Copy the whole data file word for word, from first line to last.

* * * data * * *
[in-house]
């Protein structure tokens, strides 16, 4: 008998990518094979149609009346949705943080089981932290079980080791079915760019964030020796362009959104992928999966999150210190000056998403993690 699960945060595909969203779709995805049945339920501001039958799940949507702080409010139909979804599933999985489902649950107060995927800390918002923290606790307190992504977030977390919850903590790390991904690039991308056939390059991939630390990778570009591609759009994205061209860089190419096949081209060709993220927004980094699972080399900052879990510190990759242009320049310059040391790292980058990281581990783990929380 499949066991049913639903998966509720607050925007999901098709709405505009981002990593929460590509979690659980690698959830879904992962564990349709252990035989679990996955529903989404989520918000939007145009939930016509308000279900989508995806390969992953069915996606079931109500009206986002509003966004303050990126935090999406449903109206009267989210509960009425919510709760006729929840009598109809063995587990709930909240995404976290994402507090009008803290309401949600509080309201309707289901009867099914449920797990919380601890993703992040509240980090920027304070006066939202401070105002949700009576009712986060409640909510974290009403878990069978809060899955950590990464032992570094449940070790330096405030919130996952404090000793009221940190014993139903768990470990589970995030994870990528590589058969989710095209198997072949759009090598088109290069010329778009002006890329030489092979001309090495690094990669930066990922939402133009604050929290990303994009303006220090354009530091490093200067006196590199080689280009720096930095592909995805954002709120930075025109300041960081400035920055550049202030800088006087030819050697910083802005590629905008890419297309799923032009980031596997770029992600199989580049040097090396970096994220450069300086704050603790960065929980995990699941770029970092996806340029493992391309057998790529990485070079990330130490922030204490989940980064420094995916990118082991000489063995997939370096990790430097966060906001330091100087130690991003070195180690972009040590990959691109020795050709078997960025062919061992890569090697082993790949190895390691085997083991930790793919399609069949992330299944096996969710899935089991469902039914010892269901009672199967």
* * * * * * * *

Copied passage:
[in-house]
């Protein structure tokens, strides 16, 4: 008998990518094979149609009346949705943080089981932290079980080791079915760019964030020796362009959104992928999966999150210190000056998403993690 699960945060595909969203779709995805049945339920501001039958799940949507702080409010139909979804599933999985489902649950107060995927800390918002923290606790307190992504977030977390919850903590790390991904690039991308056939390059991939630390990778570009591609759009994205061209860089190419096949081209060709993220927004980094699972080399900052879990510190990759242009320049310059040391790292980058990281581990783990929380 499949066991049913639903998966509720607050925007999901098709709405505009981002990593929460590509979690659980690698959830879904992962564990349709252990035989679990996955529903989404989520918000939007145009939930016509308000279900989508995806390969992953069915996606079931109500009206986002509003966004303050990126935090999406449903109206009267989210509960009425919510709760006729929840009598109809063995587990709930909240995404976290994402507090009008803290309401949600509080309201309707289901009867099914449920797990919380601890993703992040509240980090920027304070006066939202401070105002949700009576009712986060409640909510974290009403878990069978809060899955950590990464032992570094449940070790330096405030919130996952404090000793009221940190014993139903768990470990589970995030994870990528590589058969989710095209198997072949759009090598088109290069010329778009002006890329030489092979001309090495690094990669930066990922939402133009604050929290990303994009303006220090354009530091490093200067006196590199080689280009720096930095592909995805954002709120930075025109300041960081400035920055550049202030800088006087030819050697910083802005590629905008890419297309799923032009980031596997770029992600199989580049040097090396970096994220450069300086704050603790960065929980995990699941770029970092996806340029493992391309057998790529990485070079990330130490922030204490989940980064420094995916990118082991000489063995997939370096990790430097966060906001330091100087130690991003070195180690972009040590990959691109020795050709078997960025062919061992890569090697082993790949190895390691085997083991930790793919399609069949992330299944096996969710899935089991469902039914010892269901009672199967």